My son sticks his hands in places they don’t belong and pulls out giant catfish.
He and his friends go up and down the rivers of South Carolina sticking a hand in a hole in the bank in hopes a giant catfish will bite it. Once the catfish bites his hand\arm, he wrestles it out from the hole. He’s come home with huge catfish, a big grin and forearms that look like someone took a cheese grater to them.
“That doesn’t hurt?” I asked him the first time he came back from a trip and showed me his arms.
“Yeah, it hurts.” he said.
“So why do you do it?”
“Your not one of those “pain” weirdos who enjoy things like root canals are you?”
The word he and his friends use for it is “noodling.” The word I use for it is “stupid.”
I once asked him, “With all the snapping turtles, snakes, muskrats, beavers – you name it, hiding in holes in the river bank, how do you know its a catfish biting your hand and not one of them?
Absolutely serious answer: A catfish will let you go.
I decided to start a new outdoor craze that I am sure the average Noodler would absolutely love. I call it “Gator flossing.”
What you do is you get a length of the line used to tie square hay bales together and a snorkel. You dive into alligator infested waters such as the Cooper River in South Carolina. Splash around the surface until a gator comes along. When he gets right up on you, jam the length of line between his teeth and begin flossing.
Your score is based on the size of the alligator and how many teeth you floss before you are eaten alive.
Of course, points are deducted if you survive the encounter.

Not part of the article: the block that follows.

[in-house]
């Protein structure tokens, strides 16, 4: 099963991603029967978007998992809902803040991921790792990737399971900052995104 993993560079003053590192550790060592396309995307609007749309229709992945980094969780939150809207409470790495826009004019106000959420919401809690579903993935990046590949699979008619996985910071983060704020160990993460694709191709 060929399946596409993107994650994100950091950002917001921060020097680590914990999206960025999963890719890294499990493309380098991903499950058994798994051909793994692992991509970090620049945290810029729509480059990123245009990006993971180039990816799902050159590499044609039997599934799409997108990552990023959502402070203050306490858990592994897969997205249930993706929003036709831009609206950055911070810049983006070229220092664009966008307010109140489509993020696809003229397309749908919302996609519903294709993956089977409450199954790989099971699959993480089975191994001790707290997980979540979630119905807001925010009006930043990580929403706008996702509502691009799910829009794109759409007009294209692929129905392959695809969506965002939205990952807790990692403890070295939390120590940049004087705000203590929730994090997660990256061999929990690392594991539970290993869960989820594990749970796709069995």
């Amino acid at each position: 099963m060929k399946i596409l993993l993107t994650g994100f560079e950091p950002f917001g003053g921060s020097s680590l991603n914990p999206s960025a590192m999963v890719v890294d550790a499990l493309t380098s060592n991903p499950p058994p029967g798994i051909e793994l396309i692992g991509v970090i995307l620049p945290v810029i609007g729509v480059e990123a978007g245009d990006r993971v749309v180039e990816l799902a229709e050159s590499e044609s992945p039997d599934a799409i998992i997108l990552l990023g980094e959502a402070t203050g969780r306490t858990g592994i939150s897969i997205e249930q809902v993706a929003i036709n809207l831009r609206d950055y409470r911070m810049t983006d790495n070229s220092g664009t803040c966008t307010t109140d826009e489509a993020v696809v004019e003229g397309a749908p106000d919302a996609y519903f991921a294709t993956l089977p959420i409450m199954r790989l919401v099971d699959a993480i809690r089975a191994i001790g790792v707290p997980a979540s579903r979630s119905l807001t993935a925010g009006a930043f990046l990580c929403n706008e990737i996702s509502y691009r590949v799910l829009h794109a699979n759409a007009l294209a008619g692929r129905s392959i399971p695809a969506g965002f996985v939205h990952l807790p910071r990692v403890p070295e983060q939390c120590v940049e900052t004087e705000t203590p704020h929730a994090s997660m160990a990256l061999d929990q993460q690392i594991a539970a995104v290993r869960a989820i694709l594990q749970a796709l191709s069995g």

For the more extreme of you out there, I came up with the sport of Grizzly Styling. This is a competition where the participants attempt to part the hair between a Grizzly Bear’s ears down the middle. They are equipped with nothing but a comb, some styling gel and an extreme lacking in the sense of self-preservation.
Participants are graded on how straight the part is and how close to the center of the grizzly bear’s head the part is. That and how many actual extremities they have remaining once the competition is over.
Last night, the boy brought home a four-foot long seventy pound flathead catfish.
“Did you noodle him?” I asked.
“Caught him on a rod and reel,” he told me.
You can imagine my disappointment.
He is normally a catch and release guy, but he kept this one to stock up on his catfish filets. The good news is we now have plenty of chunks of bait to take with us to the beach later this summer. I plan to talk some Noodler into decorating himself in catfish chunks, dive in the ocean and do a little shark taunting.